The following two tabs change content below.
    Nate Swick

    Nate Swick

    Nate Swick is the editor of the American Birding Association Blog. A long-time member of the bird blogosphere, Nate has been writing about birds and birding at The Drinking Bird since 2007, but can also be found writing regularly at 10,000 Birds. In the non-digital world, he's an environmental educator and interpretive naturalist. Nate lives in Greensboro, North Carolina, with his wife, Danielle, and two young children, who are not yet aware that they are being groomed to be birders.
    Nate Swick

    Latest posts by Nate Swick (see all)

    Birders know well that the healthiest, most dynamic choruses contain many different voices. The birding community encompasses a wide variety of interests, talents, and convictions. All are welcome.
    If you like birding, we want to hear from you.
    Read More »

    Recent Comments

    • Quentin Brown, in Your turn: Birding Urban Arizona... { A nice urban spot is the Desert Botanical Garden on Galvin Parkway in Phoenix. There are walks each Monday by a friendly and knowledgable group.... }
    • Ted Floyd, in Remembering Matthiessen... { You got it! }
    • Ted Floyd, in March/April 2014 Featured Photo... { Here's more video of the Anna'x x Magnificent hybrid, with Birding magazine and the ABA in the credits (at the end, of course): https://www.youtube.com/watch?v=fOlX2zRG73g&feature=youtu.be }
    • Frank Izaguirre, in Remembering Matthiessen... { "One imagines with a sense of foreboding this strange, solitary bird passing astern, its dark, sharp wing rising and vanishing like a fin as it... }
    • Gregg Gorton, in Your turn: Birding Urban Arizona... { Echo Canyon on the West side of Camelback Mountain (near the head of the camel) has great Prairie Falcon-watching, and I assume, nesting activity: just... }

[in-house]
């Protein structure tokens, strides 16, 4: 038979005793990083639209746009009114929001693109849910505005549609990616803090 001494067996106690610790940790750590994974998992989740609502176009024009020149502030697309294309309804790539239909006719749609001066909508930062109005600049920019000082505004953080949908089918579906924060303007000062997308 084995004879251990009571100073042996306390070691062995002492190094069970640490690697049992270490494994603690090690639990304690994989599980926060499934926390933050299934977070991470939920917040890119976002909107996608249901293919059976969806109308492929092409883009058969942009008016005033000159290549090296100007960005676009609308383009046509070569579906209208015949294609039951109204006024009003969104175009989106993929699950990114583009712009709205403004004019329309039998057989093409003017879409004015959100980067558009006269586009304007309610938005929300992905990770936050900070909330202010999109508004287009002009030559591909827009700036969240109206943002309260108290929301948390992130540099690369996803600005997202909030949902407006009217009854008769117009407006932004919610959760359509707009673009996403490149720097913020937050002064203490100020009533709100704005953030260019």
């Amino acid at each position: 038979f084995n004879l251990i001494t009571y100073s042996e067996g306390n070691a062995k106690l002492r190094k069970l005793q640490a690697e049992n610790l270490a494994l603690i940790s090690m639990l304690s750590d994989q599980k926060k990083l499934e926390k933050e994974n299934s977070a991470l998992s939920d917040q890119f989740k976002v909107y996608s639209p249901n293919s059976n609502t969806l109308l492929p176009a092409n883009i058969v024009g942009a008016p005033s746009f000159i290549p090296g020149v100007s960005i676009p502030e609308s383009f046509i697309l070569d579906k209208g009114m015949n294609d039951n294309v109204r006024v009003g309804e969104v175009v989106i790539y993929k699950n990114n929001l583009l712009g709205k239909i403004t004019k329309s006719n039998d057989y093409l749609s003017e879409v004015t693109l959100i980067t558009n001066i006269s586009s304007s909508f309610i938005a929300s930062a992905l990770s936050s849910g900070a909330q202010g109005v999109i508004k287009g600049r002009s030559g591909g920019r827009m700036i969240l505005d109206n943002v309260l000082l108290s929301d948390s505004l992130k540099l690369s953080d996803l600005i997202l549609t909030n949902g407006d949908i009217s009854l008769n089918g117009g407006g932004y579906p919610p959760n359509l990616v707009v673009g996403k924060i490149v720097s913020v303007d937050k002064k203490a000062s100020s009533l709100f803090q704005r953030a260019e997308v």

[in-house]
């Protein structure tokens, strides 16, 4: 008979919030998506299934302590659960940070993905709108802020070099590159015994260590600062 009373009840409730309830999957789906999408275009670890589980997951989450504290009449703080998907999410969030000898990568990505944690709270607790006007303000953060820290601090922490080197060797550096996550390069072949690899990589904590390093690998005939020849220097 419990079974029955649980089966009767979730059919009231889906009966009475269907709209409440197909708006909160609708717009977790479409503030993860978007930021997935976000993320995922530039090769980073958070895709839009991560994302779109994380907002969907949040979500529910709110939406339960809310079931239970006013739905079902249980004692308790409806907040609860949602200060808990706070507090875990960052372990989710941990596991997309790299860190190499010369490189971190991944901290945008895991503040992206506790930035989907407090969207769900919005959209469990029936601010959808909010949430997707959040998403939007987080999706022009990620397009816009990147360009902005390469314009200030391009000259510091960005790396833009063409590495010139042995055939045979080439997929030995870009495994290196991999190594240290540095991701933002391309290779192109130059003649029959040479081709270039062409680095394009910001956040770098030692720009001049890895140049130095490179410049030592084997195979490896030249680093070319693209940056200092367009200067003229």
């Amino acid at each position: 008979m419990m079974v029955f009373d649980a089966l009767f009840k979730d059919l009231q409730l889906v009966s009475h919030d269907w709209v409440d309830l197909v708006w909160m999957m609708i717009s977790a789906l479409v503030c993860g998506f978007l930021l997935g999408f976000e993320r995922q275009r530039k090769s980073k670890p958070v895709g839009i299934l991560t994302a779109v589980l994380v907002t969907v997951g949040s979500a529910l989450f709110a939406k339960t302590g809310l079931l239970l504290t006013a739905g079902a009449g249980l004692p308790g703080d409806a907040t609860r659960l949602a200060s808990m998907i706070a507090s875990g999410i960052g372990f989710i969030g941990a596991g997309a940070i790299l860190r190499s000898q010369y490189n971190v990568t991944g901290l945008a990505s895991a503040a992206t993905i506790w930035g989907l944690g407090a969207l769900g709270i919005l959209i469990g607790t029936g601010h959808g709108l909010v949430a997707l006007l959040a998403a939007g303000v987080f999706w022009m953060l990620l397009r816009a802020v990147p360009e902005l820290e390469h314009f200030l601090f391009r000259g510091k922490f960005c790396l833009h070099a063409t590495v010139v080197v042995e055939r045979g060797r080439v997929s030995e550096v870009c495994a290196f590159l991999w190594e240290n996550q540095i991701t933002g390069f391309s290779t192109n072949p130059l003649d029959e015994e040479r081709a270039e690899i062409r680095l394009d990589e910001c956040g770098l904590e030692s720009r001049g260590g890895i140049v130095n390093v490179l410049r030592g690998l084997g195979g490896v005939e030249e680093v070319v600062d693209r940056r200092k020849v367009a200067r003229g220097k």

• Older »

    Categories

    Authors

    Archives

    Enter your email address to subscribe to this blog and receive notifications of new posts by email.

    • From Coffee to Penguins: Winter Research 2014 April 2, 2014 6:04
      This post is the beginning of a series meant to highlight new discoveries about birds and make ornithological research more accessible to young birders. […]
    • March Blog Birding April 2, 2014 4:06
      This cold winter seems to be finally releasing its iron grasp on much of the northern US and Canada, and is giving way to thoughts of warmer weather and the arrival of the first spring migrants. With these first migrants have come some great blog posts from the young birding community. Lucas Bobay from Birding With […]
    • Merlin: an iPhone Bird Identification App For Beginners March 27, 2014 4:51
      Merlin, the Cornell Lab of Ornithology’s new bird identification application, is a seamless, quick way for beginners to identify birds on-the-go. Taking into account the bird’s color and size, habitat, and time of year, the application provides accurate possibilities of the bird you found. The location uses the eBird citizen-science database to compile a lis

    Follow ABA on Twitter

    Nature Blog Network